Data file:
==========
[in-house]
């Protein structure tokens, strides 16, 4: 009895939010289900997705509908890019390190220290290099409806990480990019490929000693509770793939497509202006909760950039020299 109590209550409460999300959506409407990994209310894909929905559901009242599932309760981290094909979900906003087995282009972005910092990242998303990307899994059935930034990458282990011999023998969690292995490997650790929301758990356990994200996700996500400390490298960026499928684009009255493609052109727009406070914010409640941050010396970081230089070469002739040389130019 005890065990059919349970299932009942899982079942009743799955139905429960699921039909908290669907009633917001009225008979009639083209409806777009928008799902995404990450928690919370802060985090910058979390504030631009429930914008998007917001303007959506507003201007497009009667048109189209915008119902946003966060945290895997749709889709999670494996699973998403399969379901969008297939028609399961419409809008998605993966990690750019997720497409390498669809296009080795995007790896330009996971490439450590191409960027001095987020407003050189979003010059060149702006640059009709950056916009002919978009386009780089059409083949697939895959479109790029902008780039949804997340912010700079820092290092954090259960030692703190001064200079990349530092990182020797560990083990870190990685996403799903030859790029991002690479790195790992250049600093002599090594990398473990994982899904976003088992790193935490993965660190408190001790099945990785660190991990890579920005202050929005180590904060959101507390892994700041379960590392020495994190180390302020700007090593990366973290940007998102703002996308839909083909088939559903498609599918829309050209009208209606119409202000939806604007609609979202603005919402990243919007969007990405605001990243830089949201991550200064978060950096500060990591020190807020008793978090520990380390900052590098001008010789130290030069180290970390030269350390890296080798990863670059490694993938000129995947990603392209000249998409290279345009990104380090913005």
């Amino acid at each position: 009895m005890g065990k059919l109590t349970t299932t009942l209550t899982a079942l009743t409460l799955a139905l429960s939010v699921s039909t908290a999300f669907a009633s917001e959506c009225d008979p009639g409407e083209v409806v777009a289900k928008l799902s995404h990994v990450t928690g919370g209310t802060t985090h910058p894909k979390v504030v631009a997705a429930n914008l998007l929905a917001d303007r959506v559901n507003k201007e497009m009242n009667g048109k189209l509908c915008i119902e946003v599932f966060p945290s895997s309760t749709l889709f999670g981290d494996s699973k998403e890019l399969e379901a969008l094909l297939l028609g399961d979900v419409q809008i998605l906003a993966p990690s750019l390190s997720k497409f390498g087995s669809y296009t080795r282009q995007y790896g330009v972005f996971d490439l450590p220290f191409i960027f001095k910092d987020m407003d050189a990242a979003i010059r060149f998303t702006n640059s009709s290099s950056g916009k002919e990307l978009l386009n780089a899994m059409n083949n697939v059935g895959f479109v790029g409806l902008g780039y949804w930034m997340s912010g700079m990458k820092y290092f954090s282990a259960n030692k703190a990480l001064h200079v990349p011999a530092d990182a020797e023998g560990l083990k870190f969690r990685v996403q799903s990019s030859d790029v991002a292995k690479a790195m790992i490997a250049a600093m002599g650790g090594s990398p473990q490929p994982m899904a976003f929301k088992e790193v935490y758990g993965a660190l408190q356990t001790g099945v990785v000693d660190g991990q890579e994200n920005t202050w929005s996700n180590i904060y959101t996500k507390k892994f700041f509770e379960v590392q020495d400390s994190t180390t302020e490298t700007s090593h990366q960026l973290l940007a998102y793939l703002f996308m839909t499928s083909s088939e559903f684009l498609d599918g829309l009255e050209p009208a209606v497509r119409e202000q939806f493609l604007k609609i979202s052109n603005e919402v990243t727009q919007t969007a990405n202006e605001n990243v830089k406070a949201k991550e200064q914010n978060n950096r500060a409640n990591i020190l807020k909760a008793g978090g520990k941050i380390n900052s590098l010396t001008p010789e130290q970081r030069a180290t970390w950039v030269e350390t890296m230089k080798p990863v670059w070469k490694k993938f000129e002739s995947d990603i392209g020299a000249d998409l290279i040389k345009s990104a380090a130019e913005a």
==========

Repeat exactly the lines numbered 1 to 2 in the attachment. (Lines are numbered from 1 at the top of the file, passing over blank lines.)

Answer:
[in-house]
């Protein structure tokens, strides 16, 4: 009895939010289900997705509908890019390190220290290099409806990480990019490929000693509770793939497509202006909760950039020299 109590209550409460999300959506409407990994209310894909929905559901009242599932309760981290094909979900906003087995282009972005910092990242998303990307899994059935930034990458282990011999023998969690292995490997650790929301758990356990994200996700996500400390490298960026499928684009009255493609052109727009406070914010409640941050010396970081230089070469002739040389130019 005890065990059919349970299932009942899982079942009743799955139905429960699921039909908290669907009633917001009225008979009639083209409806777009928008799902995404990450928690919370802060985090910058979390504030631009429930914008998007917001303007959506507003201007497009009667048109189209915008119902946003966060945290895997749709889709999670494996699973998403399969379901969008297939028609399961419409809008998605993966990690750019997720497409390498669809296009080795995007790896330009996971490439450590191409960027001095987020407003050189979003010059060149702006640059009709950056916009002919978009386009780089059409083949697939895959479109790029902008780039949804997340912010700079820092290092954090259960030692703190001064200079990349530092990182020797560990083990870190990685996403799903030859790029991002690479790195790992250049600093002599090594990398473990994982899904976003088992790193935490993965660190408190001790099945990785660190991990890579920005202050929005180590904060959101507390892994700041379960590392020495994190180390302020700007090593990366973290940007998102703002996308839909083909088939559903498609599918829309050209009208209606119409202000939806604007609609979202603005919402990243919007969007990405605001990243830089949201991550200064978060950096500060990591020190807020008793978090520990380390900052590098001008010789130290030069180290970390030269350390890296080798990863670059490694993938000129995947990603392209000249998409290279345009990104380090913005």